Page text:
Bankruptcy is sometimes a hard word to hear, but it can be a new beginning after difficulty with debt. Despite the importance of understanding bankruptcy, many myths persist about it that can damage someone's chances of learning how to manage extreme debt.
This is shown by looking at some patterns of bankruptcy filings. Accountant and lawyers alike brace for the spike in filings that has always come after tax season in the last decades. Experts believe this is because more people believe they can afford bankruptcy after a tax refund.
National filing data shows that attorneys are more likely to get bankruptcy declared for their clients than when filers represent themselves in the process. People who wish to file for Chapter 7 bankruptcy, which often settles debts with a trustee taking control of a person's assets, may feel they cannot afford a lawyer.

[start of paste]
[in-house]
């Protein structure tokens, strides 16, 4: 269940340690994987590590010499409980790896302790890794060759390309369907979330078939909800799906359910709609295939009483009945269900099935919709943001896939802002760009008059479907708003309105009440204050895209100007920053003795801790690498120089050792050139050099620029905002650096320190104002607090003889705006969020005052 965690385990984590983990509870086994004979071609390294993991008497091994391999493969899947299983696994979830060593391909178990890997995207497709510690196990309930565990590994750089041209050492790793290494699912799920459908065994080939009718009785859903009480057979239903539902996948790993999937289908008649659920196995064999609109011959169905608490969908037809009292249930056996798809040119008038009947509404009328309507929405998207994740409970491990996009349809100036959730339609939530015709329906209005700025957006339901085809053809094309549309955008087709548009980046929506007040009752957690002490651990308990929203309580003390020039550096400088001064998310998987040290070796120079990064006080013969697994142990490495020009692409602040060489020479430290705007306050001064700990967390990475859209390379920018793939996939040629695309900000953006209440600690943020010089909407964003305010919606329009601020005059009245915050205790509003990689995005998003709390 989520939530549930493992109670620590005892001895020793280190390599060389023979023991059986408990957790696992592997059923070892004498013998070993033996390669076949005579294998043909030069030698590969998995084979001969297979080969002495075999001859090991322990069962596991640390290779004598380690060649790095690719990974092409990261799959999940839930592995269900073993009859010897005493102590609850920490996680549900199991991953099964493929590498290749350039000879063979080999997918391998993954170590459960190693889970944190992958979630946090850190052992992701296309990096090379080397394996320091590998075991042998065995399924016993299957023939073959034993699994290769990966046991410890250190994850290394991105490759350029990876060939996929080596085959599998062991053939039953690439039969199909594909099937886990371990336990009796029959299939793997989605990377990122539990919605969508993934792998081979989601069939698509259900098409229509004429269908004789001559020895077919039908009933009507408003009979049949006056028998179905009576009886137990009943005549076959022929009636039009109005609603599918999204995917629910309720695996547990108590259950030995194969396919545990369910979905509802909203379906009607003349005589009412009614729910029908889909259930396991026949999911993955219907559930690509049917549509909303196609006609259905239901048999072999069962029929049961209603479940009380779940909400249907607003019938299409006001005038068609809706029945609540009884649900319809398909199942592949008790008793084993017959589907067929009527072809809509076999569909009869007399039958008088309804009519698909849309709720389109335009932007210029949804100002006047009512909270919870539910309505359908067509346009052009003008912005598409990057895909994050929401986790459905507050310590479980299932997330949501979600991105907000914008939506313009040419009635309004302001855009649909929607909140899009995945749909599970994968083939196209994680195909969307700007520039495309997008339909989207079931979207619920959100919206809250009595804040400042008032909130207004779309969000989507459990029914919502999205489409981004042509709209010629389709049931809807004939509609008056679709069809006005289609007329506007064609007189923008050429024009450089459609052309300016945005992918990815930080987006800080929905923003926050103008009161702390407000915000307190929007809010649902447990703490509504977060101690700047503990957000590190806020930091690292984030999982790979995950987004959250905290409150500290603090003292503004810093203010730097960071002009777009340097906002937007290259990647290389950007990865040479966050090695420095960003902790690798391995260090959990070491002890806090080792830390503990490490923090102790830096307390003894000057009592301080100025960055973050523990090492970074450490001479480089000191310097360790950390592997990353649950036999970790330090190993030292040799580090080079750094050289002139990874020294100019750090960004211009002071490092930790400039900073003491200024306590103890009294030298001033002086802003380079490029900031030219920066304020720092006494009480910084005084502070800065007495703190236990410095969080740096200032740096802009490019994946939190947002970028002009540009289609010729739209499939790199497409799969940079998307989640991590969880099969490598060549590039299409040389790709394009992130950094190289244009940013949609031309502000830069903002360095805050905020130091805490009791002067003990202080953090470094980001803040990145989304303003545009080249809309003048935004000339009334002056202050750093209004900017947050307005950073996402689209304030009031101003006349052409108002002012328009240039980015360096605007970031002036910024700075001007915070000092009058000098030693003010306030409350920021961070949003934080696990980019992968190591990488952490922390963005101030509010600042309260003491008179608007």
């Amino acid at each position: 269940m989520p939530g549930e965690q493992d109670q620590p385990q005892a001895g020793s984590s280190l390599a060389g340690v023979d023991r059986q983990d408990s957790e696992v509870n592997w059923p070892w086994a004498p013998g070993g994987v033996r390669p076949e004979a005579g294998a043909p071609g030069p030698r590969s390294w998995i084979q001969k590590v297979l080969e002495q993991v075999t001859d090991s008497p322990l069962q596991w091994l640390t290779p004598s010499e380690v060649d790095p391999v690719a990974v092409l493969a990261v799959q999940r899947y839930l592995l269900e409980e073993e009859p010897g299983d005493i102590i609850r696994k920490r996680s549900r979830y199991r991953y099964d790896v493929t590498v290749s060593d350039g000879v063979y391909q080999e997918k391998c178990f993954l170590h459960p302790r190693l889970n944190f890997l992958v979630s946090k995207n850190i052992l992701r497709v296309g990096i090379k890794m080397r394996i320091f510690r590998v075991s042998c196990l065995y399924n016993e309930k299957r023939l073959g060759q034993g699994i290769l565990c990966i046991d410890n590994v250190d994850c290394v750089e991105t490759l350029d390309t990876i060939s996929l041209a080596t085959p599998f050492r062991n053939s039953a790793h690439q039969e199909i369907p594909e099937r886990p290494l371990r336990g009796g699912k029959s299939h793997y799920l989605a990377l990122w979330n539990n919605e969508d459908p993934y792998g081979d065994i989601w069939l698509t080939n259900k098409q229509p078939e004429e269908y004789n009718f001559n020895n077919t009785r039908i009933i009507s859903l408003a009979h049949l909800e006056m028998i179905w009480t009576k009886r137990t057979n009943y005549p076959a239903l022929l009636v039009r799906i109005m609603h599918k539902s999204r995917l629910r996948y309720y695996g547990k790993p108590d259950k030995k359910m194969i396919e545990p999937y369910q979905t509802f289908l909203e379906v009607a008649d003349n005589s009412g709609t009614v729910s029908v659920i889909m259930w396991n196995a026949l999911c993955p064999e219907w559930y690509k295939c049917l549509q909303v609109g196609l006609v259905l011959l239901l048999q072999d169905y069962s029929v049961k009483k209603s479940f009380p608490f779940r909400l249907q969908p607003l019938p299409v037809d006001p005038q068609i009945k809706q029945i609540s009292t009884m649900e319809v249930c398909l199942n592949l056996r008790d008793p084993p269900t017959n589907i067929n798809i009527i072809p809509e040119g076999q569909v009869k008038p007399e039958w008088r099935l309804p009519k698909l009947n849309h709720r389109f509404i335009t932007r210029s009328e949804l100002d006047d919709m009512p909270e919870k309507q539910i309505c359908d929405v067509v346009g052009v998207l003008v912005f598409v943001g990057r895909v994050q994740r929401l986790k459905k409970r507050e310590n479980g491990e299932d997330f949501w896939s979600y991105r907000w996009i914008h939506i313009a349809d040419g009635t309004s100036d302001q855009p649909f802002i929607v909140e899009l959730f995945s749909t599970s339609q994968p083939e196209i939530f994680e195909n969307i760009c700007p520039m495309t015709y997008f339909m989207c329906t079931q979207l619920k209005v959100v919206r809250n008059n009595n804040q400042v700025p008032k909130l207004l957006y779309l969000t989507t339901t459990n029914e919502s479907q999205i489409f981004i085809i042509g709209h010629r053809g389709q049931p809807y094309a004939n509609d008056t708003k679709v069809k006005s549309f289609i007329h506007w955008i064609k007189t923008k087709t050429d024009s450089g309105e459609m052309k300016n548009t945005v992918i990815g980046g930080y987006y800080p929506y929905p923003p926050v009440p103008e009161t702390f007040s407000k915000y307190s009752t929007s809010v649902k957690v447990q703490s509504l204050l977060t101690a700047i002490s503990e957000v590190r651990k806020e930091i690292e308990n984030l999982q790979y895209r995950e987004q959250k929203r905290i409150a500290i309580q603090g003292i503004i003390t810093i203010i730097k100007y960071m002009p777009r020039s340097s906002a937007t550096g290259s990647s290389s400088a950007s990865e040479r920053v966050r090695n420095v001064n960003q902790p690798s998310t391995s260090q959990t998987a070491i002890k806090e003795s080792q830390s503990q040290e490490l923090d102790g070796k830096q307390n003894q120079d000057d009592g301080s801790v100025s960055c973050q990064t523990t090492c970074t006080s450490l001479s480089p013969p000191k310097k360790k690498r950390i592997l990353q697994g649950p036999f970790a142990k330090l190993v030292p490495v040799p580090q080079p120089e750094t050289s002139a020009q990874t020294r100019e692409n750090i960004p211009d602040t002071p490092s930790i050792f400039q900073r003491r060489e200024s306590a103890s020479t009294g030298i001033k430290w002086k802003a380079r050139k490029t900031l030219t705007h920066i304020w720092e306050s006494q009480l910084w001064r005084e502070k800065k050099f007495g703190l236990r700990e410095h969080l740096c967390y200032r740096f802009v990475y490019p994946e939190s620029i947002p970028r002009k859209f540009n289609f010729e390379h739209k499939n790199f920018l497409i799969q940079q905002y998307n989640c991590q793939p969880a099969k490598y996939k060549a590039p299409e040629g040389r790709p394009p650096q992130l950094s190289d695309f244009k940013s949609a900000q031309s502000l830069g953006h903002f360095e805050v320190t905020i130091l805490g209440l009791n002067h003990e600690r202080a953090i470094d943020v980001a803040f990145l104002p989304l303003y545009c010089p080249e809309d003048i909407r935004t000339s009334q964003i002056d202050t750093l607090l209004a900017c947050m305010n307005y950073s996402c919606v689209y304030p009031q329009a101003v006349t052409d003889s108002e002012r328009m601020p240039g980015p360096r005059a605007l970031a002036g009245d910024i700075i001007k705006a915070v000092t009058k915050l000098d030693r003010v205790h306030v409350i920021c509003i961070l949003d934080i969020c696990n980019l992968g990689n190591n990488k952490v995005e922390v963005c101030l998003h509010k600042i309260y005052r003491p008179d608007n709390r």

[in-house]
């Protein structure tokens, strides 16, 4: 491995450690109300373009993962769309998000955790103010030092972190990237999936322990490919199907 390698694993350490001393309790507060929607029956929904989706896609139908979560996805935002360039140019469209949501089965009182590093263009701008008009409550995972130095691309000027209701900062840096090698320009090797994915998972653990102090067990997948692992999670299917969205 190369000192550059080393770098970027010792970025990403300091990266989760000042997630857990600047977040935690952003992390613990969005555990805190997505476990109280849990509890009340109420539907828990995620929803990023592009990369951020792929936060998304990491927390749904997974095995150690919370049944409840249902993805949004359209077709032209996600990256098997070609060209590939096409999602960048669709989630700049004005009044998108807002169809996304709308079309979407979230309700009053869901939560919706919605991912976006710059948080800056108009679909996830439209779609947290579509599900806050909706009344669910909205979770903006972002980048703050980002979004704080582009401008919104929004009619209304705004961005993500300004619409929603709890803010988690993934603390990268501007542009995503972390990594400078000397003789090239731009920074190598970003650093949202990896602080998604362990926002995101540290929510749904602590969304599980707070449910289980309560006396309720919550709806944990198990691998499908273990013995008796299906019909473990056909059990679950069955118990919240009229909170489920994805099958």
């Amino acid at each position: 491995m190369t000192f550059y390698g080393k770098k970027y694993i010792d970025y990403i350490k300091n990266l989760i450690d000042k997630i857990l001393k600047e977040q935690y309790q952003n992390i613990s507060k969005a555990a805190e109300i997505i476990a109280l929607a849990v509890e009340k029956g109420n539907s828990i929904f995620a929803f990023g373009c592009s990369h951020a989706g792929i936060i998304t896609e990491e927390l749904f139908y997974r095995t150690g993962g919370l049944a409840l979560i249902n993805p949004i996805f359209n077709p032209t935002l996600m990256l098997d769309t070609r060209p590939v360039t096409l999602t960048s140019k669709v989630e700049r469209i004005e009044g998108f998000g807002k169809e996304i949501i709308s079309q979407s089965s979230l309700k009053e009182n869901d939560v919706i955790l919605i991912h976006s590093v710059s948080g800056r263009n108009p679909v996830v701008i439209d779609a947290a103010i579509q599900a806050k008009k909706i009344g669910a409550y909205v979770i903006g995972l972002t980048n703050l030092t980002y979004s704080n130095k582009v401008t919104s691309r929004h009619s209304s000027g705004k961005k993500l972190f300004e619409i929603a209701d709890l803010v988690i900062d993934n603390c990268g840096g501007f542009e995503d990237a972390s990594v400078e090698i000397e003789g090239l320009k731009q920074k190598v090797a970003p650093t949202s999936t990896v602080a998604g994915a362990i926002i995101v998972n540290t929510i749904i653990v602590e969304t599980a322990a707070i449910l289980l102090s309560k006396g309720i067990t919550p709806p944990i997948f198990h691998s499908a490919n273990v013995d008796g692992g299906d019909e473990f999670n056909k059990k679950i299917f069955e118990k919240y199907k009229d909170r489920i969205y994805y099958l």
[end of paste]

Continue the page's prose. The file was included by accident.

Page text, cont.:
Chapter 13 bankruptcy, which allows filers to pay off debts over a longer time while retaining much of their property, is often structured with fewer up-front payments. This is not to be confused with debt consolidation, which should be carefully considered to rule out scams and frauds.
Payment plans may allow you to cover legal fees and debt service while you keep the assets that matter to you. Chapter 13 can help reduce upfront payments and interest on debts as well as stop creditors from constantly trying to reclaim debt.
Legal representation can help ensure that the bankruptcy filing process has the best chance at success. An attorney may also assist clients in selecting the best type of bankruptcy for their financial situation.
Source: Chicago Tribune, "What if you can't afford to go bankrupt?," Paul Kiel, March 05, 2018